CANADIAN CLUB: Tom Pistore, formerly of MLSE, is president of OVG Canada. (Courtesy OVG)

Hockey Comes Home With 2024 NHL All-Star Game At Scotiabank Arena

Opportunities abound for OVG Canada, which already has more than 40 public assembly facilities or parts of their operations under management and is poised to announce its first owned and operated arena in a country where its presence already spreads coast to coast.

And now that Toronto has been named host city for the 2024 NHL All-Star weekend festivities, all eyes will be on one of the most prominent hockey cities in the world and the brands looking to activate and engage fans in and around Canada’s commercial capital, says OVG Canada president Tom Pistore.

“OVG deals with arenas but also with a bunch of other properties like amphitheaters and convention centers,” he said. “I think Canada in general is poised with our stability and opportunity.”

The economic impact alone from the NHL All-Star Game will be in the hundreds of millions of dollars, he noted, but tack on the media impressions to promote greater Toronto, the country and the sport, and the result is a potentially potent marketing bonanza, Pistore said.

“Having the game back in Toronto, it’s been almost a quarter century, so it seems like a good time to go back,” he said. “I was there in 2000 when the game was held there the last time at Scotiabank Arena, formerly the Air Canada Centre, a year after the new building had opened.” The building is home of the NHL Maple Leafs and NBA Raptors.

A global city with easy access for visitors, Toronto can easily accommodate hundreds of thousands of people for events like NHL All-Star week.

“The greater Toronto area is now, the last time I looked, 12 or 13 million people,” he said. “The Hockey Hall of Fame is there. The venue is located in the downtown core. From a fan experience, Toronto is always a great choice. I just hope it doesn’t take another 25 years to come back.”

Having the NHL’s Canadian office next to Scotiabank Arena is another positive in terms of bringing maximum marketing firepower to All-Star Week, Pistore said.

“Any partner that attaches themselves will benefit,” he said. “It will draw all of the NHL alumni from the various teams. All the key executives and all the key sponsors will come. It’s a great city, a fun city. We’ve got a great food culture. There will be lots of hospitality opportunities and, then from a viewership standpoint, the game being in Toronto will be similar to when Super Bowls are in California or Miami. Given all of the allure, they tend to draw more fans in person and via broadcast.”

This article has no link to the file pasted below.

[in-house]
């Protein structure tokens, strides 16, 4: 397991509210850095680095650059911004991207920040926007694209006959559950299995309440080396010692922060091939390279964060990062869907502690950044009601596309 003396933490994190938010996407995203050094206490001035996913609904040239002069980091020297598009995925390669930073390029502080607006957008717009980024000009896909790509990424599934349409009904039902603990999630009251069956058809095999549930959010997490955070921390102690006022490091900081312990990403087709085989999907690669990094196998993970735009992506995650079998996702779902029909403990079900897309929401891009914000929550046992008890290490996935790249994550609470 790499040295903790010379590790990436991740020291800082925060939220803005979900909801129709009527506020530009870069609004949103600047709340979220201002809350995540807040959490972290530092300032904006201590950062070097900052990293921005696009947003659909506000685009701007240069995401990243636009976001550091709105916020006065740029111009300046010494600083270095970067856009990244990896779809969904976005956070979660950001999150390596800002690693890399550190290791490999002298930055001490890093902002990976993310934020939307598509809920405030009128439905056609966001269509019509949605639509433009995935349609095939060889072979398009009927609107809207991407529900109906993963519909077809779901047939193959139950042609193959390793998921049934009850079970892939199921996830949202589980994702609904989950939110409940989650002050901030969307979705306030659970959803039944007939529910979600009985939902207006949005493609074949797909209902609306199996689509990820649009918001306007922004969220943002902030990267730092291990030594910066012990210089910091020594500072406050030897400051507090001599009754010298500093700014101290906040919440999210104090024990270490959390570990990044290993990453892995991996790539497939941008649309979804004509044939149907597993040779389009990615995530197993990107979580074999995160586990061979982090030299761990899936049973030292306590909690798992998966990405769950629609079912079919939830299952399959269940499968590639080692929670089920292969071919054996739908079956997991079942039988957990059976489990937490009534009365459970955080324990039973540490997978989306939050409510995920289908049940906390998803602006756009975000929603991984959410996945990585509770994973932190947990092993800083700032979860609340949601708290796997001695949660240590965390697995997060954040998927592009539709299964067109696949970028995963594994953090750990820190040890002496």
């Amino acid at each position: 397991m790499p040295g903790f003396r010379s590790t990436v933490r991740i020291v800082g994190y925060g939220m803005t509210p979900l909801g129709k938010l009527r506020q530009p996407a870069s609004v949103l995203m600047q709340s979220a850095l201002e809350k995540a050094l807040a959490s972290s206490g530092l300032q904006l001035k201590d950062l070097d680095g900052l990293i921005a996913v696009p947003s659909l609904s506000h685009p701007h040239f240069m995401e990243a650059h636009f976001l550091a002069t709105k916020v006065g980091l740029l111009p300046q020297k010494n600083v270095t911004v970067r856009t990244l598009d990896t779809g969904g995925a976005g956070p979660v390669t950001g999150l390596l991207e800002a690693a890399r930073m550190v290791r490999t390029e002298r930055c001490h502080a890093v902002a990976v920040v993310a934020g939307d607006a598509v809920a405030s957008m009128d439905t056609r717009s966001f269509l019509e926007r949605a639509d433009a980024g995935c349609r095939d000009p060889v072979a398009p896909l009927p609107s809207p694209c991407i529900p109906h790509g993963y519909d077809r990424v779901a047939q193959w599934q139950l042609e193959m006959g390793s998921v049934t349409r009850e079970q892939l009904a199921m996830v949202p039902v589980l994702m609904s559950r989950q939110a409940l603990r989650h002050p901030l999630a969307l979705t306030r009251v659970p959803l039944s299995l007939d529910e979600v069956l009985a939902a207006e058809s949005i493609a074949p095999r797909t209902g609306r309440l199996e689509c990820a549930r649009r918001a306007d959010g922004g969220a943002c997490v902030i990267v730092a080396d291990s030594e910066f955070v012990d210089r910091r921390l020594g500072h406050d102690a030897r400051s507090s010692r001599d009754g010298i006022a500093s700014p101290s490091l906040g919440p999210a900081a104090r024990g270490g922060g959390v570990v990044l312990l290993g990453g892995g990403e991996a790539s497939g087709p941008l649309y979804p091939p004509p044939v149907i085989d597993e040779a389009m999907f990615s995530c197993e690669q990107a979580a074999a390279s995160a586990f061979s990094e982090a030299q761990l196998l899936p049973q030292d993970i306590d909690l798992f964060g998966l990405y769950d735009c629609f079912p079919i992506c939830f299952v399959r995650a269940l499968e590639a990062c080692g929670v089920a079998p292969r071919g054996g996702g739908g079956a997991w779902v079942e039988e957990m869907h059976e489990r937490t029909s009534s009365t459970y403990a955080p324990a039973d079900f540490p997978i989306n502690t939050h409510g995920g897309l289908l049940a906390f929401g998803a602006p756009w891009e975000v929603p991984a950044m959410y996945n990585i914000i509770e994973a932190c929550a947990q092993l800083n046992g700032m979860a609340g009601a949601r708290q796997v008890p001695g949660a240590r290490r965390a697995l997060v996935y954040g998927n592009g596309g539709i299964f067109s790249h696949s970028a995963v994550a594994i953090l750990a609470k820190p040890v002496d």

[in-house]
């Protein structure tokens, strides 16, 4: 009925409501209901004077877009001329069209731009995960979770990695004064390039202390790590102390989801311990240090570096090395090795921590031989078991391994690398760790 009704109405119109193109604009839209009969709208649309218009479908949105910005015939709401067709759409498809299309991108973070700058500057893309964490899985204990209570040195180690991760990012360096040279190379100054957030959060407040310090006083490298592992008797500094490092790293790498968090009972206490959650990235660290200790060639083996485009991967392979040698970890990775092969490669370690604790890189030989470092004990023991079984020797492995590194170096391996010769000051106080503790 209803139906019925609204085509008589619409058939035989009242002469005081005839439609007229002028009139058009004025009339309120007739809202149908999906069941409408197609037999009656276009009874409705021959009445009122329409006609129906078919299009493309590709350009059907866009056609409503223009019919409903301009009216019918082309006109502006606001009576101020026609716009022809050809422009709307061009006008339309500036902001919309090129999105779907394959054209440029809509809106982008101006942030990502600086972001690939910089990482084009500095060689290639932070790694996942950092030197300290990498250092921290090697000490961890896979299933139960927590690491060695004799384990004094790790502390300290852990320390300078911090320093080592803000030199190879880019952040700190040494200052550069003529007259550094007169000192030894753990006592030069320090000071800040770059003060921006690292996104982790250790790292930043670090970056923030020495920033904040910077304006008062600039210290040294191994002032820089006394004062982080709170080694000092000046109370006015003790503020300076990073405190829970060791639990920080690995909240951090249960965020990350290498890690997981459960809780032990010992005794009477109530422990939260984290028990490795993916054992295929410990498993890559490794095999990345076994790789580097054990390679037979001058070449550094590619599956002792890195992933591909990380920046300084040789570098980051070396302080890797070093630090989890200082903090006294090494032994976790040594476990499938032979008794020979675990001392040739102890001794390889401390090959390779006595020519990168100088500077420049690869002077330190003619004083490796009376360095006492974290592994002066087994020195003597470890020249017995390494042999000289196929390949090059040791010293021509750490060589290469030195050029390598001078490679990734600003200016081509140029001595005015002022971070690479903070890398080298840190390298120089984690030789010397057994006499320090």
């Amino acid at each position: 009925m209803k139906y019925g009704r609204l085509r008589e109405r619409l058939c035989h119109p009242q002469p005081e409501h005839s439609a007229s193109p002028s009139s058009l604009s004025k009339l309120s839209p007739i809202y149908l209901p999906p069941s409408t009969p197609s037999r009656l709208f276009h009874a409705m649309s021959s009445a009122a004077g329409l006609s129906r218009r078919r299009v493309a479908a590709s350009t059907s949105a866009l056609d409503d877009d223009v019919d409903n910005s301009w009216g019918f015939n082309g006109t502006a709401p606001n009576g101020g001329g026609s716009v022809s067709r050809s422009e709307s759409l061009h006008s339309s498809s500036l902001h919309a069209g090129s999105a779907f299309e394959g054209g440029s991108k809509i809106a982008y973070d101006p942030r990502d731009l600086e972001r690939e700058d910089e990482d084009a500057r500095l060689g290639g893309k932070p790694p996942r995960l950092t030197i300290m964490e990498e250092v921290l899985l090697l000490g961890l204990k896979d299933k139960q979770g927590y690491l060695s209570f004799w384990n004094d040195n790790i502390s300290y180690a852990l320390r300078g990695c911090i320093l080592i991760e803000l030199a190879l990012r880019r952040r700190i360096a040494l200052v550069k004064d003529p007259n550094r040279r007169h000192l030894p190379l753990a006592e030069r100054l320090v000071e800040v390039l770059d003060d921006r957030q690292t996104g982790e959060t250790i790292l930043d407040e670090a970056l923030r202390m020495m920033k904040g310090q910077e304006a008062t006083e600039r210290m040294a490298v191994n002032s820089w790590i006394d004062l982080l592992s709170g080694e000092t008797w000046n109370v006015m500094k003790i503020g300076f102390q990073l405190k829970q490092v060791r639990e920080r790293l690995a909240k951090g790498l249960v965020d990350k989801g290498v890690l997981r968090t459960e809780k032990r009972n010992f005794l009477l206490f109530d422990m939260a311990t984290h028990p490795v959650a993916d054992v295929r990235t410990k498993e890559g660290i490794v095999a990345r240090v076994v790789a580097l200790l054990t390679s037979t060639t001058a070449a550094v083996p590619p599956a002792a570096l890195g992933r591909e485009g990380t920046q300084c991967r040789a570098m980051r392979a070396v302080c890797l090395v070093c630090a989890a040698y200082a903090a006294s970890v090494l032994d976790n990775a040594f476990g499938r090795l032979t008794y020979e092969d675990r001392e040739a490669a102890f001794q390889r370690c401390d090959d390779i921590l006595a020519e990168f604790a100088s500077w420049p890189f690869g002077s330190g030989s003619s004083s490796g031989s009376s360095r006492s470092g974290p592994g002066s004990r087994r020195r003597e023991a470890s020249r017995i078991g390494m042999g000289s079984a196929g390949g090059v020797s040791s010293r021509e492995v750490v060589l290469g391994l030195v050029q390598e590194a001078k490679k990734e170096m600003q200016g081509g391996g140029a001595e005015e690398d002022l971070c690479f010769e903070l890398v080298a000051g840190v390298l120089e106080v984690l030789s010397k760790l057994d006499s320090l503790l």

As with other major sports, all-star events have moved from actual competition to exhibition-type offerings like skills showcases that minimize the risk of injury, he said.

“It attracts a different fan, a younger fan, to see what (Leafs ?) Mitch Marner can do in a skills competition,” Pistore said. “That almost replaces the value of having a competitive game. You’ve got to grow your fan base and it starts when they are 10 or 12 years old.”

An announcement was imminent about OVG Canada’s first owned and operated arena, which will be in Hamilton, Ontario, Pistore said.

“Tim Leiweke (OVG chairman/CEO) with his time understanding the Toronto market especially but also the Canadian market, I think we are going to aggressively look at great opportunities to provide our investors with returns and that could range from participating in NHL venues, minor league venues, festivals and opportunities around amphitheaters and music in a few markets. We’re aggressively looking to partner with some key groups and that will evolve over the next few years.”

(Editor’s note: OVG is parent company of VenuesNow.)